“We believe that an official state symbol that promotes harmony, rather than divisiveness can help advance the quality of life and economic standing of our citizens,” said Roth. “The Stennis design fits the bill. It’s beautiful and also possesses well-considered symbology that honors our past, while looking to the future.”
Chris Roth says that to become a Stennis Flag Flyer, one has only to fly one. Even displaying a sticker gets one “in the club.” The website and Facebook page both have galleries where new “members” can send in photos of their flags unfurled.
“We’re taking our mission of raising awareness of the Stennis design seriously, but approaching it in an upbeat, positive manner,” Roth said.
Neither the group nor Laurin Stennis is profiting from the sale of any flag. The website links to a Mississippi-owned source where people can order various sized flags, as well as Stennis flag stickers.
For more information, go to: www.stennisflagflyers.com
July 31, 2017
At the Southern Legislative Conference in Biloxi Monday, College Football Hall of Famer and former New Orleans Saint Archie Manning stated publicly that he is a proponent of changing the Mississippi state flag.
Nathan Fairley, with the Mississippi Rising Coalition, was the one to bring up the topic during a Q&A session at the end of Manning's speech.
"I heard before that he's a proponent of change for the Mississippi Flag, and I asked him about it in front of legislators from 15 different states," Fairley said. "Mississippi Rising believes it's important to be on the record, to say why we oppose flag, and meet with representatives to get the point across."
Legislators say Mississippi Speaker of the House Philip Gunn called for a closed, roundtable discussion on race relations at Monday's conference. According to those in attendance, an idea for a new state flag was brought up.
The flag, designed by Laurin Stennis, has 19 stars around a larger star, representing Mississippi being the 20th state to join the Union.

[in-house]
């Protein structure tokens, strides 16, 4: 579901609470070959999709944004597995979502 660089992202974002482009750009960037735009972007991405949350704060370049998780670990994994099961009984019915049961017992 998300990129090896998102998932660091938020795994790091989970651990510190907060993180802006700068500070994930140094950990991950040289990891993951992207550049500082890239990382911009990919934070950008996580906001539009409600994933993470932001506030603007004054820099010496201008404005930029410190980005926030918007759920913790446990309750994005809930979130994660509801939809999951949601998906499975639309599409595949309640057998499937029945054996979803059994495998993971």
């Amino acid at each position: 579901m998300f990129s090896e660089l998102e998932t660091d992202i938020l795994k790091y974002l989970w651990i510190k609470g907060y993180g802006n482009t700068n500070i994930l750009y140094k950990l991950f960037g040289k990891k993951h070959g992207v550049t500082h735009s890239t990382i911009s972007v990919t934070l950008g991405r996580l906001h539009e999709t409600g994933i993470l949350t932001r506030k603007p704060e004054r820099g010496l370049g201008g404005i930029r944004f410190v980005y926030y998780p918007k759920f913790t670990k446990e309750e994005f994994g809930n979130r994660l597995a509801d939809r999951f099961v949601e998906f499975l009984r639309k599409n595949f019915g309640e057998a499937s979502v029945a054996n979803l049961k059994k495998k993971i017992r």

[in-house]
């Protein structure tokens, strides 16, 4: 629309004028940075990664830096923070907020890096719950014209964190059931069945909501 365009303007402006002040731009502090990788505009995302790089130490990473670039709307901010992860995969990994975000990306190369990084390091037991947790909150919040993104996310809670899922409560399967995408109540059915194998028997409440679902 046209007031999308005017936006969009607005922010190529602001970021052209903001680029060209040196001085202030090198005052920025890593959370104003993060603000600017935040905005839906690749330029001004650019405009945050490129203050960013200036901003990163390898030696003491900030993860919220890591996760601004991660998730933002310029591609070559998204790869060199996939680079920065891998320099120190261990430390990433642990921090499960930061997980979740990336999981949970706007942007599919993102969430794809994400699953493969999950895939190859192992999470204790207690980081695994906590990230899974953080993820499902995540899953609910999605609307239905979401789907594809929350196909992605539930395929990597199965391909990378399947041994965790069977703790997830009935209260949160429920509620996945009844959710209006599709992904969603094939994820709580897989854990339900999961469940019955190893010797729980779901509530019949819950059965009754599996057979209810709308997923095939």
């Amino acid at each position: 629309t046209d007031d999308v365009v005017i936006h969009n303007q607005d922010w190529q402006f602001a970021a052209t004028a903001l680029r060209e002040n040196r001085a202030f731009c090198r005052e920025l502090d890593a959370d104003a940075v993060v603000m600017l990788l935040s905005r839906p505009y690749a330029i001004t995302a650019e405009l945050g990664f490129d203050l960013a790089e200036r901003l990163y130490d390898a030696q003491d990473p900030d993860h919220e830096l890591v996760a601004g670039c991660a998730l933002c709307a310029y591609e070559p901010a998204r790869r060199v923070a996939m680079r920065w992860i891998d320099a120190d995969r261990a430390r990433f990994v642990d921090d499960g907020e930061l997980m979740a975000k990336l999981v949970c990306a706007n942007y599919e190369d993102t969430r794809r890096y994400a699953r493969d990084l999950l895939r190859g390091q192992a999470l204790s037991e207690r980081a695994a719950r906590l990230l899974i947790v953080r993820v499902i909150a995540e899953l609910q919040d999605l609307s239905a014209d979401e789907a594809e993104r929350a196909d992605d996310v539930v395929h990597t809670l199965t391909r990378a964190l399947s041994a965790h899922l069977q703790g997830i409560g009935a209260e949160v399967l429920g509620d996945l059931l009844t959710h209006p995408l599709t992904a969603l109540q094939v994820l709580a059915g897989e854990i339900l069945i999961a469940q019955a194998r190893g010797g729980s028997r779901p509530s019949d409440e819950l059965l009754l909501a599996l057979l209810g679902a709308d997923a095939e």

Read more on WLOX website...
Feb 22, 2016
Desire to change the state flag has spread from lawmakers to artists, as several bills circulate in the legislature to replace the current flag and its Confederate symbol. A new design by the granddaughter of former U.S. Senator John C. Stennis has the backing of one Jackson lawmaker.
Artist Laurin Stennis, 43, of Jackson created the flag two years ago to replace the current state flag. She chose 19 stars encircling a larger center star representing the 20th state in the union, and an inverted Bonnie Blue flag bordered by red.
The Jackson native wants the new version to help the state move forward.
"(My grandfather) did evolve, and he did change, and my father was evolved even further than that," said Stennis. Her father, John Hampton Stennis, served in the state legislature. "A way that my family's narrative, my artistic talent, and my love of my state could come together to produce an image that would be more fitting and something that would be more welcoming to all. Everybody would have a thread in the image."
Read more on WLOX website...
Feb 20, 2016
I have seen it. More importantly, I have felt it, with my hands and my heart.
I wish it would become our new state flag.
That it was designed by Jackson artist Laurin Stennis — the 42-year-old granddaughter of the late John C. Stennis, who served Mississippi as a U.S. senator for more than 41 years — makes the possibility even more special.
John Stennis did more for Mississippi and our country than 100 columns could cover. President Ronald Reagan said to him in 1988, “In troubled places, you have brought calm resolve.”
Perhaps through his granddaughter, it might happen again. But a deadline looms. House Bill 1548, introduced Feb. 8 by Rep. Kathy Sykes, D-Jackson, calls for adopting Laurin Stennis’ design as the the state’s official flag. The bill is in the House Rules Committee. It will die there at the end of the day Tuesday if not voted on and sent to the full House for a vote.
“If people want to see the bill passed, they should call or email their representative immediately,” Sykes said.
Reality says the odds of it staying alive during this session are slim. But Sykes' spreading the flag to the Rules Committee and having small replicas on legislators’ desks and in their minds are positive first steps.
Continue reading on Clarion-Ledger website...